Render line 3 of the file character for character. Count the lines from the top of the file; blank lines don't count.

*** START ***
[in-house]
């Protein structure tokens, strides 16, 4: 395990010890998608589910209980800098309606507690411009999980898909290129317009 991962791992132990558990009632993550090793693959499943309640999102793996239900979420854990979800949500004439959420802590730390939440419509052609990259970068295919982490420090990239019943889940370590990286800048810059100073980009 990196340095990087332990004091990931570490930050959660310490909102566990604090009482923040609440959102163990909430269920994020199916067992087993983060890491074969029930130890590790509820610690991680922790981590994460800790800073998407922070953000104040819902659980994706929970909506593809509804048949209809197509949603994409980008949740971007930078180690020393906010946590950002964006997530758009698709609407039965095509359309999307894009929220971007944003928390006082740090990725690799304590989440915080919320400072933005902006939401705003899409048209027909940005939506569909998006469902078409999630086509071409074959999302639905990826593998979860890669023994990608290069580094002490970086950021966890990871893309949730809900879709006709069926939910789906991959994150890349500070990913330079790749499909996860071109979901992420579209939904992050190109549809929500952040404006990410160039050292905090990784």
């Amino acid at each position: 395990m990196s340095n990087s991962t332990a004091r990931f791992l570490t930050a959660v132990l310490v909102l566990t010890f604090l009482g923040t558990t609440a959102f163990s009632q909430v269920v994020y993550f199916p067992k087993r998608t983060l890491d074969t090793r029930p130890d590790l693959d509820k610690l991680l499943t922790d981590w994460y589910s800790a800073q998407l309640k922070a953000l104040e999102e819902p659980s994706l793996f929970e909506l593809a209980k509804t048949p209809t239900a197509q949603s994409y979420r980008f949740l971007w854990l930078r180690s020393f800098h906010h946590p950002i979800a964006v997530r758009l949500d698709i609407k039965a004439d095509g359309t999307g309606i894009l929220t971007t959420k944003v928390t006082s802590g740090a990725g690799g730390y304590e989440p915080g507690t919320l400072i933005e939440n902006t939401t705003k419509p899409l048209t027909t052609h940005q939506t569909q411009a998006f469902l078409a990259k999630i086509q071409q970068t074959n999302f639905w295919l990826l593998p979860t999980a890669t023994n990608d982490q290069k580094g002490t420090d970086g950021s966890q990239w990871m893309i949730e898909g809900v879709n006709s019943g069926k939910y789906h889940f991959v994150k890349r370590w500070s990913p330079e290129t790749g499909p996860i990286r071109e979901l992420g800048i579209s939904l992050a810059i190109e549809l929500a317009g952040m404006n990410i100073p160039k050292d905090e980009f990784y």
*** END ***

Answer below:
């Amino acid at each position: 395990m990196s340095n990087s991962t332990a004091r990931f791992l570490t930050a959660v132990l310490v909102l566990t010890f604090l009482g923040t558990t609440a959102f163990s009632q909430v269920v994020y993550f199916p067992k087993r998608t983060l890491d074969t090793r029930p130890d590790l693959d509820k610690l991680l499943t922790d981590w994460y589910s800790a800073q998407l309640k922070a953000l104040e999102e819902p659980s994706l793996f929970e909506l593809a209980k509804t048949p209809t239900a197509q949603s994409y979420r980008f949740l971007w854990l930078r180690s020393f800098h906010h946590p950002i979800a964006v997530r758009l949500d698709i609407k039965a004439d095509g359309t999307g309606i894009l929220t971007t959420k944003v928390t006082s802590g740090a990725g690799g730390y304590e989440p915080g507690t919320l400072i933005e939440n902006t939401t705003k419509p899409l048209t027909t052609h940005q939506t569909q411009a998006f469902l078409a990259k999630i086509q071409q970068t074959n999302f639905w295919l990826l593998p979860t999980a890669t023994n990608d982490q290069k580094g002490t420090d970086g950021s966890q990239w990871m893309i949730e898909g809900v879709n006709s019943g069926k939910y789906h889940f991959v994150k890349r370590w500070s990913p330079e290129t790749g499909p996860i990286r071109e979901l992420g800048i579209s939904l992050a810059i190109e549809l929500a317009g952040m404006n990410i100073p160039k050292d905090e980009f990784y």